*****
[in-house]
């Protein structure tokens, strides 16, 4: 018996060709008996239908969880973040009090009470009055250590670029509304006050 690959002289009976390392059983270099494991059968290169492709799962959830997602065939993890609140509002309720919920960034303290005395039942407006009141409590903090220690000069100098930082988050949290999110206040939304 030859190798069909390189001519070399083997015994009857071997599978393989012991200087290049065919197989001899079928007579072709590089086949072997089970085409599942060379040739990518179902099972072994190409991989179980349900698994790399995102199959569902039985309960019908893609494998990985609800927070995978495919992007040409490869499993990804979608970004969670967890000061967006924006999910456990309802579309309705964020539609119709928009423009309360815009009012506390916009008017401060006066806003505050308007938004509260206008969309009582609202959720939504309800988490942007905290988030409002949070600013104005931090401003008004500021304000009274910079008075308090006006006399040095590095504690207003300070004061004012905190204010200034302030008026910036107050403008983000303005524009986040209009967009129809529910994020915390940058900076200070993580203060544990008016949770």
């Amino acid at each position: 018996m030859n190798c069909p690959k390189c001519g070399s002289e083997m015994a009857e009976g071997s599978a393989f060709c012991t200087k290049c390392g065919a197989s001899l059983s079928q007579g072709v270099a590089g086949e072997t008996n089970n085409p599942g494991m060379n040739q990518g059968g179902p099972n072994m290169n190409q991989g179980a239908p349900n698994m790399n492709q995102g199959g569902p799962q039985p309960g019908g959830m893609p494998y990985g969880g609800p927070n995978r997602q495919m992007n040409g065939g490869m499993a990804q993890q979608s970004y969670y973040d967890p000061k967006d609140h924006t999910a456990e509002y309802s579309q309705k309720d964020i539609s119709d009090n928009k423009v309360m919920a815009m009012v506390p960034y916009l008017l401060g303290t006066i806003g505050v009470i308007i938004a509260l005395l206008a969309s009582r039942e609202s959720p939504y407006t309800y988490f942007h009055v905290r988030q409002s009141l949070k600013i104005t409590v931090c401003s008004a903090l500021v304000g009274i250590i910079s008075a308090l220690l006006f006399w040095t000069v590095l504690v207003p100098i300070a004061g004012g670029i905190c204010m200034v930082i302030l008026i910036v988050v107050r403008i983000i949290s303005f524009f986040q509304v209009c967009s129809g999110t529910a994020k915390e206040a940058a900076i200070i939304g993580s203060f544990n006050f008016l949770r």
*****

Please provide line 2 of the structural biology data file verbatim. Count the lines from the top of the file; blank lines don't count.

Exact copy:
């Protein structure tokens, strides 16, 4: 018996060709008996239908969880973040009090009470009055250590670029509304006050 690959002289009976390392059983270099494991059968290169492709799962959830997602065939993890609140509002309720919920960034303290005395039942407006009141409590903090220690000069100098930082988050949290999110206040939304 030859190798069909390189001519070399083997015994009857071997599978393989012991200087290049065919197989001899079928007579072709590089086949072997089970085409599942060379040739990518179902099972072994190409991989179980349900698994790399995102199959569902039985309960019908893609494998990985609800927070995978495919992007040409490869499993990804979608970004969670967890000061967006924006999910456990309802579309309705964020539609119709928009423009309360815009009012506390916009008017401060006066806003505050308007938004509260206008969309009582609202959720939504309800988490942007905290988030409002949070600013104005931090401003008004500021304000009274910079008075308090006006006399040095590095504690207003300070004061004012905190204010200034302030008026910036107050403008983000303005524009986040209009967009129809529910994020915390940058900076200070993580203060544990008016949770």